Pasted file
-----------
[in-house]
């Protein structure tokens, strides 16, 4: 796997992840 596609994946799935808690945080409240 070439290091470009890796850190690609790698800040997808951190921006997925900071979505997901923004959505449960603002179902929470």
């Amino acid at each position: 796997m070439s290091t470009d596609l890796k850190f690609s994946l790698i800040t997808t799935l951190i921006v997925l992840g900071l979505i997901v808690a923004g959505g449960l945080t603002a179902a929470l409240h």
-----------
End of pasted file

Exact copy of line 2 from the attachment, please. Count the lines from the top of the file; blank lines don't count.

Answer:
């Protein structure tokens, strides 16, 4: 796997992840 596609994946799935808690945080409240 070439290091470009890796850190690609790698800040997808951190921006997925900071979505997901923004959505449960603002179902929470």